Fig. 4 depicts the sedation scores of repeated treatment with HAL, CLZ, CDP, and vehicle over the four test sessions each day over the three test days. The sedative effect of HAL and CLZ tended to diminish over the testing period, whereas CDP at the present dose did not produce a noticeable sedation. Further analysis with Mann–Whitney U test showed that in comparison to the vehicle treatment, HAL induced a mild sedative effect at the 2 h post-injection testing point across the test days, whereas CLZ produced moderate sedation at 1 h and 2 h on Day 8, and at 2 h only on Day 10. Long-term alleviation of the drug sedative effect was observed (Day 8 vs Day 12 Wilcoxon’s Two Related Samples Tests, all ps<0.05). To examine to what extent that drug-induced sedation may contribute to the disruption on maternal behavior, we assessed the correlation between the disruptive effect of HAL and CLZ on the number of pups retrieved as a representative parameter of active maternal behaviors and the sedation scores of these drugs at the 2 h testing point from Day 8 to 12. We chose the 2 h point as the representation of the drug effect because the present and previous studies show that after a single injection of HAL and CLZ (Li et al., 2004a), the drug effects peak at 1–2 h post-injection. Spearman rank correlation analysis revealed that the disruptive effect of CLZ was strongly correlated with its sedative effect (Rs=0.502, p=0.002), whereas HAL-induced disruption was not correlated with its sedation (Rs=0.039, p=0.830). These results demonstrate that HAL-induced disruptive effect on active maternal behavior (number of pups retrieved) is mainly attributable to its effect of dopamine blockade but not sedation of the drug, but CLZ’s sedative effect is at least in part responsible for CLZ-induced disruption on this active maternal behavior.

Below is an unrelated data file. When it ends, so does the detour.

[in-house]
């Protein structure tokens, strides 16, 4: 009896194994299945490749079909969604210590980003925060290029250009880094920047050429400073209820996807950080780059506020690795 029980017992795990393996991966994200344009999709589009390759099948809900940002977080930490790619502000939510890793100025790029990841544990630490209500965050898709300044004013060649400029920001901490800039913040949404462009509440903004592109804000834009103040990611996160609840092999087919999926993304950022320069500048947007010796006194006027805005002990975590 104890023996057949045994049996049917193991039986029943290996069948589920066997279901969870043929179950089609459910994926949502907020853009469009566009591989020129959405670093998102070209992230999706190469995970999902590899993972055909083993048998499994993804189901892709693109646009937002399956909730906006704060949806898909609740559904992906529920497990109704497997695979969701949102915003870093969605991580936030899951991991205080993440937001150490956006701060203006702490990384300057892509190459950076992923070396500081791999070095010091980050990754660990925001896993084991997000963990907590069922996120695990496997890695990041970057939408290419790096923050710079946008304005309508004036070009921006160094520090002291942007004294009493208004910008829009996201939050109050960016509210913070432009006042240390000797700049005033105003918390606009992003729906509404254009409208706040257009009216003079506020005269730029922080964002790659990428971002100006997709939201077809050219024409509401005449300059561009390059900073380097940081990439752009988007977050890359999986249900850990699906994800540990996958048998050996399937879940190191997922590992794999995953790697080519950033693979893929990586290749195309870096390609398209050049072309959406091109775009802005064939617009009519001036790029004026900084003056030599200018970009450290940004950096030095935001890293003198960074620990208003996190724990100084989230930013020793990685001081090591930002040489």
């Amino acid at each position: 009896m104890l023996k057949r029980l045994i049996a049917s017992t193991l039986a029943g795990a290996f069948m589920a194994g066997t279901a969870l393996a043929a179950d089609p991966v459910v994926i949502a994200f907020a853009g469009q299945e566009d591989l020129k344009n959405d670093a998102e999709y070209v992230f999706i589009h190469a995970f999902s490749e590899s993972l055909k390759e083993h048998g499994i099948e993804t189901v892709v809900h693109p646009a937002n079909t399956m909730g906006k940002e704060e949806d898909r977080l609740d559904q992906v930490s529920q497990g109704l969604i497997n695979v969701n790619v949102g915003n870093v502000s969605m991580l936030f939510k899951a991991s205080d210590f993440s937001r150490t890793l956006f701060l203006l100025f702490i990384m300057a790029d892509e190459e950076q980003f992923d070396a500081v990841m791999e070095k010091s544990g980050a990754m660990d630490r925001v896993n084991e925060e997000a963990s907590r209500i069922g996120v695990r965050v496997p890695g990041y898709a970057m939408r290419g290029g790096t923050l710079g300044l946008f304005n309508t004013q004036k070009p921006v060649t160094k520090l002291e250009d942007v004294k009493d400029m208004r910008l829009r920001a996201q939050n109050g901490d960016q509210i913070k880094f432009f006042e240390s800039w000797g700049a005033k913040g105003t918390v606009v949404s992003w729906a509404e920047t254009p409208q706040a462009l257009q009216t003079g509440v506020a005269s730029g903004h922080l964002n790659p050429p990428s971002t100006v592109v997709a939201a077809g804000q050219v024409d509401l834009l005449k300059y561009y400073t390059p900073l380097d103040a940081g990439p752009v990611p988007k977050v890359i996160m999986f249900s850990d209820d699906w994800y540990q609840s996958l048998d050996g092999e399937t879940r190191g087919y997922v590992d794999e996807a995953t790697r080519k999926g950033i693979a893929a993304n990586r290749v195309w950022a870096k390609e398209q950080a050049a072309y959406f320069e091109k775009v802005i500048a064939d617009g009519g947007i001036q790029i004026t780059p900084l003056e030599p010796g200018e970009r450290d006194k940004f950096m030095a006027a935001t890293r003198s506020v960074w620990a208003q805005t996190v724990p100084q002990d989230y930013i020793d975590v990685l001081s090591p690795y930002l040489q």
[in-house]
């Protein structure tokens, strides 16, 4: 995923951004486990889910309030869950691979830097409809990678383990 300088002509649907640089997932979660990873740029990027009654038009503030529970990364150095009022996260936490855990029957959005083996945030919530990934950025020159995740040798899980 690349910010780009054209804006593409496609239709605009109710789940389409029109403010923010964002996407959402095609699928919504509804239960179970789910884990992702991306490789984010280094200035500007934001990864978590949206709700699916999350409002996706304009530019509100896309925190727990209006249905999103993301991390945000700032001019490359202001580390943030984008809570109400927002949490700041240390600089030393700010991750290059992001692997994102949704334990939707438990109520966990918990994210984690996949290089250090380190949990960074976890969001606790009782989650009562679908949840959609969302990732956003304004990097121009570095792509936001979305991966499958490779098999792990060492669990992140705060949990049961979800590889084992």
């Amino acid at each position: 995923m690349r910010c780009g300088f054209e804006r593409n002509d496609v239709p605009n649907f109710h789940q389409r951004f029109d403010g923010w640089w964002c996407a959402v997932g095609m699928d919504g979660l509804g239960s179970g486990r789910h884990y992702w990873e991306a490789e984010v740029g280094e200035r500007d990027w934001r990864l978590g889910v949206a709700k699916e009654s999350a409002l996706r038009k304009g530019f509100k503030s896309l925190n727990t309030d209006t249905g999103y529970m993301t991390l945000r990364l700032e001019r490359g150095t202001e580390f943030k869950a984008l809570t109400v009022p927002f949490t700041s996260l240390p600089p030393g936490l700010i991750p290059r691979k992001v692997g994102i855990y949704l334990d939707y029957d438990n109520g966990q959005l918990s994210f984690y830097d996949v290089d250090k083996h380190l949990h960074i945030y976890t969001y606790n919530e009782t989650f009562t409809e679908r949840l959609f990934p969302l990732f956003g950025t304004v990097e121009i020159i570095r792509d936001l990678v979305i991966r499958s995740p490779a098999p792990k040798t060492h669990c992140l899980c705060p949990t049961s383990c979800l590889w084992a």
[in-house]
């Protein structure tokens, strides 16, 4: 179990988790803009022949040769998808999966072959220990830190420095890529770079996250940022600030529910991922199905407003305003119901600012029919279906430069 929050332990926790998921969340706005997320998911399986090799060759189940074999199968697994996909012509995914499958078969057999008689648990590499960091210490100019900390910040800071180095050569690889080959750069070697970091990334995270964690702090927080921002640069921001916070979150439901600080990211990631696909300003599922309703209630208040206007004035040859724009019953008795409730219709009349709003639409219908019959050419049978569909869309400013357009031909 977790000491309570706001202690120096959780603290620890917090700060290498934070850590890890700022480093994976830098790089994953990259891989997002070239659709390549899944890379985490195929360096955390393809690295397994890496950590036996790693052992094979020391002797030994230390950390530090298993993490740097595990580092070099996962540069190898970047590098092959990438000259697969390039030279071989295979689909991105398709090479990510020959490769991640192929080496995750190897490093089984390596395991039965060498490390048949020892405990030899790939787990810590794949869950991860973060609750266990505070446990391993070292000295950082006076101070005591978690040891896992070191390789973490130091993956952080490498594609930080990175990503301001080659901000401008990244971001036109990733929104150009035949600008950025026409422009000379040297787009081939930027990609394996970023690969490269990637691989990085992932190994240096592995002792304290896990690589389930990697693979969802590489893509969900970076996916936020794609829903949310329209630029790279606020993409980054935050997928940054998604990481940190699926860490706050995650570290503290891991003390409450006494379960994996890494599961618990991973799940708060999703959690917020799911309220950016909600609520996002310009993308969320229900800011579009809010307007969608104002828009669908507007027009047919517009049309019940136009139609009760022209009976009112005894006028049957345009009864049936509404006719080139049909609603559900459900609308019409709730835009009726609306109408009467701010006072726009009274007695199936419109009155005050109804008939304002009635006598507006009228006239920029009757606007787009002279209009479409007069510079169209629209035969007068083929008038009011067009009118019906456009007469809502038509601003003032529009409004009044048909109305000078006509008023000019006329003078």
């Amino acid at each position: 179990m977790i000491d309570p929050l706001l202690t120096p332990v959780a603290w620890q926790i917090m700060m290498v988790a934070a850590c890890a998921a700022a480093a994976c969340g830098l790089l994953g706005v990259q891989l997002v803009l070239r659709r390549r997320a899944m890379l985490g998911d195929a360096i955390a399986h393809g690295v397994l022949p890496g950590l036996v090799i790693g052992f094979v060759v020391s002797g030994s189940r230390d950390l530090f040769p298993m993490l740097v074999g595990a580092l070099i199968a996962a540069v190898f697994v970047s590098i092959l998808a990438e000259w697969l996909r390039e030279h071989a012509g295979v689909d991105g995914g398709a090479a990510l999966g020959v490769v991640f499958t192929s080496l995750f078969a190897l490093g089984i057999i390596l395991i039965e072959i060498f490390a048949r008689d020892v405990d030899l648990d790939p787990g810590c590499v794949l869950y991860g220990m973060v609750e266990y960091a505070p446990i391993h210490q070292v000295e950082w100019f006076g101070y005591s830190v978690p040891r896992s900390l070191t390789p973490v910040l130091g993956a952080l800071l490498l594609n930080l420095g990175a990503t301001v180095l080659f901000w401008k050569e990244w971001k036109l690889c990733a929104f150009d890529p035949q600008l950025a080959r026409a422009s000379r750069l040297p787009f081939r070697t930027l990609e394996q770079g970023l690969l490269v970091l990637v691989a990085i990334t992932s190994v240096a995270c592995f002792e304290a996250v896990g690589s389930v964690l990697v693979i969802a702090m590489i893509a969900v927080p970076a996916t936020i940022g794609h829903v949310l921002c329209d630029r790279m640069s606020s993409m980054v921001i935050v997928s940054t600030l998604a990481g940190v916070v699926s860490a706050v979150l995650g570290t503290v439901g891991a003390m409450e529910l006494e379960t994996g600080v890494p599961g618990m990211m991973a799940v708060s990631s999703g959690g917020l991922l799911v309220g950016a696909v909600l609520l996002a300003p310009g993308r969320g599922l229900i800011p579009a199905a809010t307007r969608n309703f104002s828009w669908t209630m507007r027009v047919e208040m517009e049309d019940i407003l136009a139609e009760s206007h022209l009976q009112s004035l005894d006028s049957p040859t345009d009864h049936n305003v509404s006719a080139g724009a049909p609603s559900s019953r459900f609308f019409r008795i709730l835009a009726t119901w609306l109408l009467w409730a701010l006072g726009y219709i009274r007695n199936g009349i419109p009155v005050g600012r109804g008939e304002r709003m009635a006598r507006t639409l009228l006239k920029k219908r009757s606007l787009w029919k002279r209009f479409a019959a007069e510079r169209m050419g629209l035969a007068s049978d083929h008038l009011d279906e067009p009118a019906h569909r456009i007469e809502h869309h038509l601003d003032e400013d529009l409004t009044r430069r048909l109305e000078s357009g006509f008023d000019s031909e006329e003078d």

In the present study, we showed that acute and chronic treatment with HAL and CLZ disrupted active maternal behaviors (e.g., pup retrieval, pup licking and nest building) in the postpartum female rats. More importantly, using the pup-separation technique, we found that separation of the pups from their mothers for 4 h before testing significantly enhanced pup licking activity and stimulated nursing behavior, an effect most likely attributable to the motivation-enhancing effect of pup-separation. In addition, with the repeated drug treatment, we showed that HAL progressively impaired active components of maternal responses (e.g., pup approach, pup retrieval and nest building), while HAL-induced sedation was diminished across the test period. In contrast, the magnitude of both the disruptive and sedative effects of CLZ was reduced throughout the postpartum period, suggesting that the CLZ-induced disruption in pup retrieval may be partially attributed to its sedative side effect.